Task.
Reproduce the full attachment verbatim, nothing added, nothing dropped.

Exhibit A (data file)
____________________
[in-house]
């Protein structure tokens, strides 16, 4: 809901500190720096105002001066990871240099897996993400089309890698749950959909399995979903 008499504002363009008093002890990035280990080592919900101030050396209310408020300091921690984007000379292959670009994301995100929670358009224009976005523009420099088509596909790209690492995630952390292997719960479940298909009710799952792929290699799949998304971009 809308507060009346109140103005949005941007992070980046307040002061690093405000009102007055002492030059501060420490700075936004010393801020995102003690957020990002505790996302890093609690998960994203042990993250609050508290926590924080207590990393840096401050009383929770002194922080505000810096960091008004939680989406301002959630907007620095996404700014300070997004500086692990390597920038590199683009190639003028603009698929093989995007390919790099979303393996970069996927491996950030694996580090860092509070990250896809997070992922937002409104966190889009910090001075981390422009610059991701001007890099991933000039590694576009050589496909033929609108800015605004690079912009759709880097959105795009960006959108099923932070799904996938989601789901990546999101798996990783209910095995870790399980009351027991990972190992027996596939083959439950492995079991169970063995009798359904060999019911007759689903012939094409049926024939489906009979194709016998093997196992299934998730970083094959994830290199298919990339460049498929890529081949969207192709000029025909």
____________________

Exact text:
[in-house]
């Protein structure tokens, strides 16, 4: 809901500190720096105002001066990871240099897996993400089309890698749950959909399995979903 008499504002363009008093002890990035280990080592919900101030050396209310408020300091921690984007000379292959670009994301995100929670358009224009976005523009420099088509596909790209690492995630952390292997719960479940298909009710799952792929290699799949998304971009 809308507060009346109140103005949005941007992070980046307040002061690093405000009102007055002492030059501060420490700075936004010393801020995102003690957020990002505790996302890093609690998960994203042990993250609050508290926590924080207590990393840096401050009383929770002194922080505000810096960091008004939680989406301002959630907007620095996404700014300070997004500086692990390597920038590199683009190639003028603009698929093989995007390919790099979303393996970069996927491996950030694996580090860092509070990250896809997070992922937002409104966190889009910090001075981390422009610059991701001007890099991933000039590694576009050589496909033929609108800015605004690079912009759709880097959105795009960006959108099923932070799904996938989601789901990546999101798996990783209910095995870790399980009351027991990972190992027996596939083959439950492995079991169970063995009798359904060999019911007759689903012939094409049926024939489906009979194709016998093997196992299934998730970083094959994830290199298919990339460049498929890529081949969207192709000029025909």